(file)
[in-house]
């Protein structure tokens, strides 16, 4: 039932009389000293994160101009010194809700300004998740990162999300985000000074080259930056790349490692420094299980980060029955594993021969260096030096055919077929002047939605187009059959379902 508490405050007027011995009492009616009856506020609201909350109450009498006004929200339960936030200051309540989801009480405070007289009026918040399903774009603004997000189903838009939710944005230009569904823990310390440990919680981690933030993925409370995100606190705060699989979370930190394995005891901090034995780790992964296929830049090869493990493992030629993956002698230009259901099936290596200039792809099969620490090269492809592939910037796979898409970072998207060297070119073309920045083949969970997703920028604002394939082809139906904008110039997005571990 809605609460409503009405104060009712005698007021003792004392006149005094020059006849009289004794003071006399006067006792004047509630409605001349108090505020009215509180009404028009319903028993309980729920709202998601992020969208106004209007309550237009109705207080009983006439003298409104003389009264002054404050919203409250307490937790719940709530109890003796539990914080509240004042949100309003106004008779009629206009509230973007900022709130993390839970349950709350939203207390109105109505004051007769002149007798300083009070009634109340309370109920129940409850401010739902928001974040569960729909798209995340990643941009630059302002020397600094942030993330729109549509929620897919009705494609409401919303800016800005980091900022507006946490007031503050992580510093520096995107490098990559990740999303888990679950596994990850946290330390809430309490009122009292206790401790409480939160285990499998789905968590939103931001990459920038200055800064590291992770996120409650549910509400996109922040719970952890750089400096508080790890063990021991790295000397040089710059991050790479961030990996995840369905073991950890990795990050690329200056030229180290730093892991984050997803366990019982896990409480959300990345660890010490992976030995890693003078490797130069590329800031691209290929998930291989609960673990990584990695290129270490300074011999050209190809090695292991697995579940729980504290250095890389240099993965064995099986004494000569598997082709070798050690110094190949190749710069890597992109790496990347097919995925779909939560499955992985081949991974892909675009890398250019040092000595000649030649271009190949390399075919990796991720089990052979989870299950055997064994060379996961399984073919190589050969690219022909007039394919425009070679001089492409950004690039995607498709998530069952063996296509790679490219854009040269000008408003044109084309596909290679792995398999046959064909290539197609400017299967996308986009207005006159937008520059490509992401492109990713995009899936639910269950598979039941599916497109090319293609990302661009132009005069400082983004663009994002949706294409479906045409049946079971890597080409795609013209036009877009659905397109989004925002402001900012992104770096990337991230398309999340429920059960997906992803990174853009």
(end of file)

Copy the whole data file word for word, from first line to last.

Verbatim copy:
[in-house]
């Protein structure tokens, strides 16, 4: 039932009389000293994160101009010194809700300004998740990162999300985000000074080259930056790349490692420094299980980060029955594993021969260096030096055919077929002047939605187009059959379902 508490405050007027011995009492009616009856506020609201909350109450009498006004929200339960936030200051309540989801009480405070007289009026918040399903774009603004997000189903838009939710944005230009569904823990310390440990919680981690933030993925409370995100606190705060699989979370930190394995005891901090034995780790992964296929830049090869493990493992030629993956002698230009259901099936290596200039792809099969620490090269492809592939910037796979898409970072998207060297070119073309920045083949969970997703920028604002394939082809139906904008110039997005571990 809605609460409503009405104060009712005698007021003792004392006149005094020059006849009289004794003071006399006067006792004047509630409605001349108090505020009215509180009404028009319903028993309980729920709202998601992020969208106004209007309550237009109705207080009983006439003298409104003389009264002054404050919203409250307490937790719940709530109890003796539990914080509240004042949100309003106004008779009629206009509230973007900022709130993390839970349950709350939203207390109105109505004051007769002149007798300083009070009634109340309370109920129940409850401010739902928001974040569960729909798209995340990643941009630059302002020397600094942030993330729109549509929620897919009705494609409401919303800016800005980091900022507006946490007031503050992580510093520096995107490098990559990740999303888990679950596994990850946290330390809430309490009122009292206790401790409480939160285990499998789905968590939103931001990459920038200055800064590291992770996120409650549910509400996109922040719970952890750089400096508080790890063990021991790295000397040089710059991050790479961030990996995840369905073991950890990795990050690329200056030229180290730093892991984050997803366990019982896990409480959300990345660890010490992976030995890693003078490797130069590329800031691209290929998930291989609960673990990584990695290129270490300074011999050209190809090695292991697995579940729980504290250095890389240099993965064995099986004494000569598997082709070798050690110094190949190749710069890597992109790496990347097919995925779909939560499955992985081949991974892909675009890398250019040092000595000649030649271009190949390399075919990796991720089990052979989870299950055997064994060379996961399984073919190589050969690219022909007039394919425009070679001089492409950004690039995607498709998530069952063996296509790679490219854009040269000008408003044109084309596909290679792995398999046959064909290539197609400017299967996308986009207005006159937008520059490509992401492109990713995009899936639910269950598979039941599916497109090319293609990302661009132009005069400082983004663009994002949706294409479906045409049946079971890597080409795609013209036009877009659905397109989004925002402001900012992104770096990337991230398309999340429920059960997906992803990174853009």